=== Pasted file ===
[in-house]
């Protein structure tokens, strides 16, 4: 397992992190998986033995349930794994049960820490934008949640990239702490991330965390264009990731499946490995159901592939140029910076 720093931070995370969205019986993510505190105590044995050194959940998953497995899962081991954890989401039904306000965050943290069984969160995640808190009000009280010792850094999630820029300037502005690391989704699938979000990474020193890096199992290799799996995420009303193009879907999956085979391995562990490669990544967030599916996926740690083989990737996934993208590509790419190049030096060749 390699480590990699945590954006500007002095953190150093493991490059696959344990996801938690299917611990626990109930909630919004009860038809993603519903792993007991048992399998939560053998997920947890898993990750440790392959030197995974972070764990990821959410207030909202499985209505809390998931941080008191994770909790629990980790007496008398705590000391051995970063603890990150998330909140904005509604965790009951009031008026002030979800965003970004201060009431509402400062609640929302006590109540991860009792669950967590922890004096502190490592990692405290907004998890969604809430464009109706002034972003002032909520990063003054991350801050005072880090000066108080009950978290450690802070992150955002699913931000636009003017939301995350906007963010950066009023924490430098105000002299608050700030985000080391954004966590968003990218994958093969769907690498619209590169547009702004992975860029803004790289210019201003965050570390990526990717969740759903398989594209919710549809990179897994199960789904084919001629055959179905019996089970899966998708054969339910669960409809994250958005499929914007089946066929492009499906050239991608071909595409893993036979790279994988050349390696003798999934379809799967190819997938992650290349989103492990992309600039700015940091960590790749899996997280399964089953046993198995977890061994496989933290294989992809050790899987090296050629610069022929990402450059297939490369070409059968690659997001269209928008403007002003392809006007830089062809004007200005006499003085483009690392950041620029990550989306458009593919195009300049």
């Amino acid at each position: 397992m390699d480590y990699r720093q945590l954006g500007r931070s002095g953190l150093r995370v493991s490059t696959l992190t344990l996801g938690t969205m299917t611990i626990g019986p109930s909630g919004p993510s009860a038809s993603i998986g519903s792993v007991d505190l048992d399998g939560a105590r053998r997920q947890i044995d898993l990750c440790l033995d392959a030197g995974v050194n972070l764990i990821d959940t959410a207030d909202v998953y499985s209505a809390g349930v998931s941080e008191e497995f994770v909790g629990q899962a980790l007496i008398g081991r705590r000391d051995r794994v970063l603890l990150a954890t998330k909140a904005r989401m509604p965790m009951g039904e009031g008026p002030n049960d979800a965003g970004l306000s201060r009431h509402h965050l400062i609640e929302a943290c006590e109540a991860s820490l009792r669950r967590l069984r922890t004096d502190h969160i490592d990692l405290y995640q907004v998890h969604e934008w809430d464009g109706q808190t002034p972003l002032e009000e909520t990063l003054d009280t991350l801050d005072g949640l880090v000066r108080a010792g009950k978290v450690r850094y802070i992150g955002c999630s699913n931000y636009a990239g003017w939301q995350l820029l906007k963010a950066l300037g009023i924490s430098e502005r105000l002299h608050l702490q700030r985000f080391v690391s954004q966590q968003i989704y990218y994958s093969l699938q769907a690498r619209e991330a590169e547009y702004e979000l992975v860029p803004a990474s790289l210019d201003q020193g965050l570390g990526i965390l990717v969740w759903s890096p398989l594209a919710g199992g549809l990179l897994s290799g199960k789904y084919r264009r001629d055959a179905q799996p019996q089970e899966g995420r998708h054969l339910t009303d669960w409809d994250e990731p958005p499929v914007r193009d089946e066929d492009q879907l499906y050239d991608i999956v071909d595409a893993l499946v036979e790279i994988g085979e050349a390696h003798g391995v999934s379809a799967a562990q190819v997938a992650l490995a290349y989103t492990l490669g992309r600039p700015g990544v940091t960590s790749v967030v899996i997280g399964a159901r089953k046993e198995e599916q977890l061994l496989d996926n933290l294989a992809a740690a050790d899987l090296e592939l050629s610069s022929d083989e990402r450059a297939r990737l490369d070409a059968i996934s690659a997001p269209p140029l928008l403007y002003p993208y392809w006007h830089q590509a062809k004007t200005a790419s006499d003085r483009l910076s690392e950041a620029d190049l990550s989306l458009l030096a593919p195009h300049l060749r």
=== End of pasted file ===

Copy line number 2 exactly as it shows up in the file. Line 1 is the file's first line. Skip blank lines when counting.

């Protein structure tokens, strides 16, 4: 397992992190998986033995349930794994049960820490934008949640990239702490991330965390264009990731499946490995159901592939140029910076 720093931070995370969205019986993510505190105590044995050194959940998953497995899962081991954890989401039904306000965050943290069984969160995640808190009000009280010792850094999630820029300037502005690391989704699938979000990474020193890096199992290799799996995420009303193009879907999956085979391995562990490669990544967030599916996926740690083989990737996934993208590509790419190049030096060749 390699480590990699945590954006500007002095953190150093493991490059696959344990996801938690299917611990626990109930909630919004009860038809993603519903792993007991048992399998939560053998997920947890898993990750440790392959030197995974972070764990990821959410207030909202499985209505809390998931941080008191994770909790629990980790007496008398705590000391051995970063603890990150998330909140904005509604965790009951009031008026002030979800965003970004201060009431509402400062609640929302006590109540991860009792669950967590922890004096502190490592990692405290907004998890969604809430464009109706002034972003002032909520990063003054991350801050005072880090000066108080009950978290450690802070992150955002699913931000636009003017939301995350906007963010950066009023924490430098105000002299608050700030985000080391954004966590968003990218994958093969769907690498619209590169547009702004992975860029803004790289210019201003965050570390990526990717969740759903398989594209919710549809990179897994199960789904084919001629055959179905019996089970899966998708054969339910669960409809994250958005499929914007089946066929492009499906050239991608071909595409893993036979790279994988050349390696003798999934379809799967190819997938992650290349989103492990992309600039700015940091960590790749899996997280399964089953046993198995977890061994496989933290294989992809050790899987090296050629610069022929990402450059297939490369070409059968690659997001269209928008403007002003392809006007830089062809004007200005006499003085483009690392950041620029990550989306458009593919195009300049």